Ko feinga pē: All we can do is TRY!

Life is such a battle for many. No matter what communities we live in rich or poor we all have our own challenges. Growing up there are several words or phrases you constantly hear from your parents, grandparents and Tongan society.

  1. Ko e fonua masiva (Tonga is a poor country).
  2. Ako ke lahi. Study hard.
  3. Lotu ke lahi. Pray diligently.

But unlike the teens here at Roosevelt High, we had role models to look up to, expectations of our parents and the prayers of our grandparents that we build our families, communities and contribute back. But what of those kids featured on this clip. How many kids are out there with no support. Who have lost there way, feel disconnected or have no sense of purpose. All I can say is pray and be prepared. Don’t say no to the opportunities that come a knocking, give it a try. That is all we can do in life. We do not have to be confined to the stereotypes society tells us will be our future. Watching this clip reminds me of one of my favourite hymn verses, we all have worth we must stand up and be counted and with support of people like Coach we can value, encourage and protect that treasure.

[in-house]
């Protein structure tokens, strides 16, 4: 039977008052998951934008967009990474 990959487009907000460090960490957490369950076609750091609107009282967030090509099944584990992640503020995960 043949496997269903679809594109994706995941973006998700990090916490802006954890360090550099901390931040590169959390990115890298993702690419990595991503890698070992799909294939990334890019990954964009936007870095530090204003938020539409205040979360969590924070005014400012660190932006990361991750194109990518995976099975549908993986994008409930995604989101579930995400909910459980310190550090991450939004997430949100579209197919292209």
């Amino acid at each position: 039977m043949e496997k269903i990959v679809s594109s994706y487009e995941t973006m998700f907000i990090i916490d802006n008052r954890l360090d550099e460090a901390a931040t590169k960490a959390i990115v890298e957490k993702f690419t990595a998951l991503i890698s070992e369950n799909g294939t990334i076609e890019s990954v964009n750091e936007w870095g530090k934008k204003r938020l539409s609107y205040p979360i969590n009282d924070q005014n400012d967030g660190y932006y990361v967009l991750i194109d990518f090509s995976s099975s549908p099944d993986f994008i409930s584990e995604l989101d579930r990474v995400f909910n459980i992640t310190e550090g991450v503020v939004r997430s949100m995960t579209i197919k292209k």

Tama Tonga, tu’u ‘o ngāue,
Ho koloa ke fakamonū.
Lotu ki he ‘Eiki ma’u pē,
Ke ne poupou ki he lotu
‘O malu’i,
‘O malu’i ‘a Tupou

Tongan man, stand up and work,
your treasure must be expressed.
Pray to the Lord always,
for his support in prayer
To protect,
To protect Tupou.

Click to hear Hymn 391 

Best poetic memorial stone: Ko hai au ke u tuhu ki he laʻaá?

FonuaMemorialStone

Pic curteousy of Lisa Strnad. Bluebonnet Hills Memorial Park Colleyvillw Texas USA

 

“TULOU MOE NGAAHI FĀ KAKALA

KO HAI AU KE U TUHU KI HE LAʻAÁ?

NE U SILAʻI KOE ʻI HE ʻOLITA